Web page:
About a year ago I was diagnosed with cancer. I had a scan at 7:30 in the morning, and it clearly showed a tumor on my pancreas. I didn’t even know what a pancreas was. The doctors told me this was almost certainly a type of cancer that is incurable, and that I should expect to live no longer than three to six months. My doctor advised me to go home and get my affairs in order, which is doctor’s code for prepare to die. It means to try to tell your kids everything you thought you’d have the next 10 years to tell them in just a few months. It means to make sure everything is buttoned up so that it will be as easy as possible for your family. It means to say your goodbyes.

I lived with that diagnosis all day. Later that evening I had a biopsy, where they stuck an endoscope down my throat, through my stomach and into my intestines, put a needle into my pancreas and got a few cells from the tumor. I was sedated, but my wife, who was there, told me that when they viewed the cells under a microscope the doctors started crying because it turned out to be a very rare form of pancreatic cancer that is curable with surgery. I had the surgery and I’m fine now.

This was the closest I’ve been to facing death, and I hope it’s the closest I get for a few more decades. Having lived through it, I can now say this to you with a bit more certainty than when death was a useful but purely intellectual concept:

No one wants to die. Even people who want to go to heaven don’t want to die to get there. And yet death is the destination we all share. No one has ever escaped it. And that is as it should be, because Death is very likely the single best invention of Life. It is Life’s change agent. It clears out the old to make way for the new. Right now the new is you, but someday not too long from now, you will gradually become the old and be cleared away. Sorry to be so dramatic, but it is quite true.

Your time is limited, so don’t waste it living someone else’s life. Don’t be trapped by dogma — which is living with the results of other people’s thinking. Don’t let the noise of others’ opinions drown out your own inner voice. And most important, have the courage to follow your heart and intuition. They somehow already know what you truly want to become. Everything else is secondary.

When I was young, there was an amazing publication called The Whole Earth Catalog, which was one of the bibles of my generation. It was created by a fellow named Stewart Brand not far from here in Menlo Park, and he brought it to life with his poetic touch. This was in the late 1960′s, before personal computers and desktop publishing, so it was all made with typewriters, scissors, and polaroid cameras. It was sort of like Google in paperback form, 35 years before Google came along: it was idealistic, and overflowing with neat tools and great notions.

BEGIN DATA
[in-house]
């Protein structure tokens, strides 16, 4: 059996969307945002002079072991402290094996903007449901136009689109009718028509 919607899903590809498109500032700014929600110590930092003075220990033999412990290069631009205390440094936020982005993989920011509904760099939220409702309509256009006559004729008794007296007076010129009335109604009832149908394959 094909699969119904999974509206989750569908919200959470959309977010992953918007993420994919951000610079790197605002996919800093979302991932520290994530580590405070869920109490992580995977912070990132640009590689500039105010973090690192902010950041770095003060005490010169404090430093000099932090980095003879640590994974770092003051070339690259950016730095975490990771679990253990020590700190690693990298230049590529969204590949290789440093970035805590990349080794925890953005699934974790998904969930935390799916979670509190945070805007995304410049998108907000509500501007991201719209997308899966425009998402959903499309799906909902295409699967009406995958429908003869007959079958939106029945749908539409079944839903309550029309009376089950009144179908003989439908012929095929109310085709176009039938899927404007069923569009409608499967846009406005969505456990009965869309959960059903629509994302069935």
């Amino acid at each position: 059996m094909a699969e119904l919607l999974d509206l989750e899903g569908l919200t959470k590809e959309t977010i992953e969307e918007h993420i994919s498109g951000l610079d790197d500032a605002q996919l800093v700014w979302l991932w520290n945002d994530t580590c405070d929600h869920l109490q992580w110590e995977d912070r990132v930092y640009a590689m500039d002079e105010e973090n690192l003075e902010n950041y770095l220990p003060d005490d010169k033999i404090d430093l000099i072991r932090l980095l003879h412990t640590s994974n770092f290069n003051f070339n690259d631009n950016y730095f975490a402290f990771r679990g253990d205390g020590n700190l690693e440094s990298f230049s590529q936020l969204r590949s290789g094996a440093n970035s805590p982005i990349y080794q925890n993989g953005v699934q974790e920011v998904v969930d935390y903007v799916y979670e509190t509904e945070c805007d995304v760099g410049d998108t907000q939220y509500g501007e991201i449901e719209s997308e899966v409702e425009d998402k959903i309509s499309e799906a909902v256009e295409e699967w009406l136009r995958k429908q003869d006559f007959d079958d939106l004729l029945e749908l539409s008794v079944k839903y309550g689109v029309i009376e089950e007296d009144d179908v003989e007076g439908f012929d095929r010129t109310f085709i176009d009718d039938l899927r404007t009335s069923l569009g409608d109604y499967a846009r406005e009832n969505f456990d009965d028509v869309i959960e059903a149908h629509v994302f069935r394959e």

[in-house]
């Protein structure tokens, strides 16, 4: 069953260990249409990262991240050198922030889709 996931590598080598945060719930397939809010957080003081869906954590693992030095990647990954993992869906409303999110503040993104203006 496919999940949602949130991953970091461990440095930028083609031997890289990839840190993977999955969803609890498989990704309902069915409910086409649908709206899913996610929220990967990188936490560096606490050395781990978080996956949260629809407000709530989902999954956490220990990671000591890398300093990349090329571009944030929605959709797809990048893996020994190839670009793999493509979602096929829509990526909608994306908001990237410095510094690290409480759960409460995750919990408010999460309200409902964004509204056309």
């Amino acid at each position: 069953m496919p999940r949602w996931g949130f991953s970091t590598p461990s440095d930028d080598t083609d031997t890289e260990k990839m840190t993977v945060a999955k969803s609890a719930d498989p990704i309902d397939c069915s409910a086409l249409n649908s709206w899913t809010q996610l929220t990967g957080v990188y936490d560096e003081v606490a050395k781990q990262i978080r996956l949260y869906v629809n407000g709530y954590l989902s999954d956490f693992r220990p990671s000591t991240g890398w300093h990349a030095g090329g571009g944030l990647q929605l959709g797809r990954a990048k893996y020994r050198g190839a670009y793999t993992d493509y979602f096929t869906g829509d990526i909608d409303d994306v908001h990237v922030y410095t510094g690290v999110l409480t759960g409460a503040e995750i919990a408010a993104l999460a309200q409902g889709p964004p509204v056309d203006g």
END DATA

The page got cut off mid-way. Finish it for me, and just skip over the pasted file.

Stewart and his team put out several issues of The Whole Earth Catalog, and then when it had run its course, they put out a final issue. It was the mid-1970s, and I was your age. On the back cover of their final issue was a photograph of an early morning country road, the kind you might find yourself hitchhiking on if you were so adventurous. Beneath it were the words: “Stay Hungry. Stay Foolish.” It was their farewell message as they signed off. Stay Hungry. Stay Foolish. And I have always wished that for myself. And now, as you graduate to begin anew, I wish that for you.

Stay Hungry. Stay Foolish.

Thank you all very much.

October 07 2011

Speechless…

It may sound lame, but my mother just wrote me about the death of Steve Jobs.

In the message she wrote many things, but one simply left me speechless… she thanked me for introducing her to Steve work and most importantly she thanked me for the little mac I bough back in ’98. A mac that I used for work and which she used daily while I was out of home and later for almost 10yrs. I knew it was special to her, but wasn’t ready to what came next..